I'm an NPR Dork (among other things)
Flickr photoset of Comedy Jam weekend is here for your perusal.
After one week of regular season baseball, the Mets are 4-1 and are in first place in the National League East. The brief season, though, has not been without controversy. Jose Guillen of the Washington Nationals charged the mound after he was beaned twice in one game by Pedro Martinez. The rivalry will continue tonight when the Mets begin their first road trip of the season in our nation's capital. When the ESPN predictions came out a little over a week ago, only three of the 19 analysts have the Mets not making the playoffs at all. Nine have them taking the Wild Card, while seven have them winning the East, and three have them making it to the World Series, to ultimately be defeated by the White Sox, A's, or Angels. It has been twenty years since the Mets last were champions of baseball, in that great World Series where one grounder down the first baseline became one of the most famous plays in the history of the game. One man has recreated that moment in a video simulation of the bottom of the tenth inning of Game 6 of the 1986 World Series in the format of the old school 8-bit RBI Baseball game for NES. Click that link and scroll down to watch the embedded video. Whether you are a Mets, Red Sox, or even Yankees fan, you do NOT want to miss this.
During my trip to Chicago a two weeks ago, I had the privilege of going with Liz to be a part of the audience at the Chase Auditorium for a taping of one of my favorite NPR shows, Wait, Wait... Don't Tell Me! The weekly news quiz is consistently smart and funny. One of the highlights each week is the "Not My Job" segment, where guest celebrities are asked questions that have nothing to do with their line of work. This week's is no exception. Sarah Silverman is fucking hilarious. But you didn't need me to tell you that. Usually, the "Not My Job" segment is charmingly awkward, but Sarah Silverman makes it hysterical and highly entertaining. She remains so sharp, it's people like her that make me wonder if I should even bother getting into comedy if there are people that have that kind of ridiculous amount of talent. Here's her appearance on the show:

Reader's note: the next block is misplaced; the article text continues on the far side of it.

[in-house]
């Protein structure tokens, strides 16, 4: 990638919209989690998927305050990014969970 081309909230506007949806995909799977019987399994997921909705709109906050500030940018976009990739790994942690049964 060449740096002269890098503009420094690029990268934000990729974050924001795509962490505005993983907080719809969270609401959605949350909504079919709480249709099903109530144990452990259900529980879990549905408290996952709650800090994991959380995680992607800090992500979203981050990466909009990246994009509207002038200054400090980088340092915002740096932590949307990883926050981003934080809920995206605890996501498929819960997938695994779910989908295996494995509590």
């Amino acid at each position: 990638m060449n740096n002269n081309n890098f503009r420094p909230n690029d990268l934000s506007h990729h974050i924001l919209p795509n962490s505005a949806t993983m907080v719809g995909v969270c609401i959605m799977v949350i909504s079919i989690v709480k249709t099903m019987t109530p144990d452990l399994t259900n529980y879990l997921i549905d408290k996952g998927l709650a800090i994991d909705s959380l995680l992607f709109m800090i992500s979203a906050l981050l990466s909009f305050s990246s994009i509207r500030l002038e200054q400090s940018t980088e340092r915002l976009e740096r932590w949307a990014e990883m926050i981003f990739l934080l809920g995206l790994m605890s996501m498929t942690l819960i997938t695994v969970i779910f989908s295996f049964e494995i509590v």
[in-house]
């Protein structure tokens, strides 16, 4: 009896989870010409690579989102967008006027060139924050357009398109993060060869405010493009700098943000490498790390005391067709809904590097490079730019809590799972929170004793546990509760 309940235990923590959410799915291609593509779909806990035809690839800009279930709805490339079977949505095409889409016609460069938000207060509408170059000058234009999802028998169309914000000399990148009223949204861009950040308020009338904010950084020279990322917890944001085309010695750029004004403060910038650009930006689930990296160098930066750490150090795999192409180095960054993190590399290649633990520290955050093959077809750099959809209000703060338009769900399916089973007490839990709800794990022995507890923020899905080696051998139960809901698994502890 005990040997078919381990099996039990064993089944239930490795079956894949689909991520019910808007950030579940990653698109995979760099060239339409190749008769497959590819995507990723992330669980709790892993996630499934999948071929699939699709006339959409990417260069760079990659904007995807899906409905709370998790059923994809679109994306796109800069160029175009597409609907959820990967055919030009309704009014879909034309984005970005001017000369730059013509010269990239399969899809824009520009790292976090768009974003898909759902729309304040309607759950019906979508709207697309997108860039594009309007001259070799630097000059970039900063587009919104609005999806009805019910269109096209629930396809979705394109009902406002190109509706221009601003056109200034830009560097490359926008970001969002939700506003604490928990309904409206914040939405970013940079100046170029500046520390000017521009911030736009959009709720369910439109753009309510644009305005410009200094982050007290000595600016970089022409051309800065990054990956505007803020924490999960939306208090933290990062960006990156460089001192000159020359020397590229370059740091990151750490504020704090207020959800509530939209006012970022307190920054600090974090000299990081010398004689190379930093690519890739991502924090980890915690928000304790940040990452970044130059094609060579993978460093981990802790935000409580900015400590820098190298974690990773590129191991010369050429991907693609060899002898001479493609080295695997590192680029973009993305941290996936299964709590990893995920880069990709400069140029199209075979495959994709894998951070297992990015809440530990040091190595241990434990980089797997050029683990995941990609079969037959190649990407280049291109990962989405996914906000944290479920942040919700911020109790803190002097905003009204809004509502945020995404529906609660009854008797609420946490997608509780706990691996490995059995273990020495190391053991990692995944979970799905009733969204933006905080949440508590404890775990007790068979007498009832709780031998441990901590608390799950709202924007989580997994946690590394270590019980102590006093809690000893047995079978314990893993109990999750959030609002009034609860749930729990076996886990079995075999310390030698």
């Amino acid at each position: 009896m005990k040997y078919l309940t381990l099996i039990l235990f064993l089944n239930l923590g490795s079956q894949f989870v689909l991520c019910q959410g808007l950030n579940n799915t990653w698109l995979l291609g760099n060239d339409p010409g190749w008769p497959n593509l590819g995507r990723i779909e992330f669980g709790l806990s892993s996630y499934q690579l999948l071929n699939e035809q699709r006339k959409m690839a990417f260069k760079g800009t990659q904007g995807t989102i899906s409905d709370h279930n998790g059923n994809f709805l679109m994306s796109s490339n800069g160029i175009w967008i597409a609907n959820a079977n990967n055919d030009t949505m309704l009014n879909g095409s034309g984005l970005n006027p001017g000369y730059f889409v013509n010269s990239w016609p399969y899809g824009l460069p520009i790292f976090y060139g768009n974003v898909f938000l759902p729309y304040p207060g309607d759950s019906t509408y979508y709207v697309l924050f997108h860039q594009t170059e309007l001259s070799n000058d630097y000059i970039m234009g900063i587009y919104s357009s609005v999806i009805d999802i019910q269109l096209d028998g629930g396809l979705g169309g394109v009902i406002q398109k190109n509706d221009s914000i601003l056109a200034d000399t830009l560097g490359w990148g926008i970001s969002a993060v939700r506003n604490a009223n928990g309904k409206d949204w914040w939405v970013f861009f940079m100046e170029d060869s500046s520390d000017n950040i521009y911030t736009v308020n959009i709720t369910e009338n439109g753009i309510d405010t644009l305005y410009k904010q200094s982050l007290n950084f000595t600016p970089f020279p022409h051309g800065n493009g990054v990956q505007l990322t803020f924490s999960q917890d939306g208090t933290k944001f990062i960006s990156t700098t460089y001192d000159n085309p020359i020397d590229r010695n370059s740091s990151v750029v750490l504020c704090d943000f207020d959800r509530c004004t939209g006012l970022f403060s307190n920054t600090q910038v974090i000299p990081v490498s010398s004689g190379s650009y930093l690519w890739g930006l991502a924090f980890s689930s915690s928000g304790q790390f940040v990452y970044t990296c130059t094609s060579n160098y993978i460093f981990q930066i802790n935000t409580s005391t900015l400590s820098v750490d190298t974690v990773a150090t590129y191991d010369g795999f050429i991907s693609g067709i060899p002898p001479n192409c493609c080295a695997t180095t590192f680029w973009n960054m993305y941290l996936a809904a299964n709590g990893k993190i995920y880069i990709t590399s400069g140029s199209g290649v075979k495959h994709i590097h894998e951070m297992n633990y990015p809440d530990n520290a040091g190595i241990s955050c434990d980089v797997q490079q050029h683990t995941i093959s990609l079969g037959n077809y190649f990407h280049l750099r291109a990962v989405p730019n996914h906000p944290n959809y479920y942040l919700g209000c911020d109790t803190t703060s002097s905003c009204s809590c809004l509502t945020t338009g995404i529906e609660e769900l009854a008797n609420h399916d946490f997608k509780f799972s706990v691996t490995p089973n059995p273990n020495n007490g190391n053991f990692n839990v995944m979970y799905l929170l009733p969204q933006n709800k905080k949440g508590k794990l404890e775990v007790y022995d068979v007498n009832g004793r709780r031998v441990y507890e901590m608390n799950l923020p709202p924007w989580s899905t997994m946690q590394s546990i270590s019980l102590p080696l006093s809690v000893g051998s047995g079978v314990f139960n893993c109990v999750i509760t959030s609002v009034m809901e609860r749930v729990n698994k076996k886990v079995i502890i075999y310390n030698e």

MP3: National Public Radio - Not My Job: Sarah Silverman
And oh yeah, here's that great Fresh Air interview Terry Gross did with Ben Karlin. Who's Ben Karlin? I think the description on the NPR website says it best:
Come up with a list of the dream writing jobs in comedy and at least three of them are likely to come up on one man's resume: Ben Karlin is executive producer of The Daily Show with Jon Stewart and co-executive producer of The Colbert Report, both on the cable channel Comedy Central. Before that, Karlin was editor of the satirical weekly newspaper The Onion.As long as we're on the subject (aka: me being a total NPR dork), here's a pretty good entry from the NPR blog on the future of public radio (and radio in general). Definitely worth a read. And here's a hilarious McSweeney's piece of "A Rejected Submission to NPR's This I Believe." Here's the real website for that, the series based on the original Edward R. Murrow program where people present thought-provoking essays on the things they believe. Two of my favorites are available below:
MP3: NPR - Be Cool to the Pizza Dude (Sarah Adams)
MP3: NPR - There Is No God (Penn Jillette)
One more thing - where the SHIT are Jenny Lewis and Amy Milan in this indietits comic?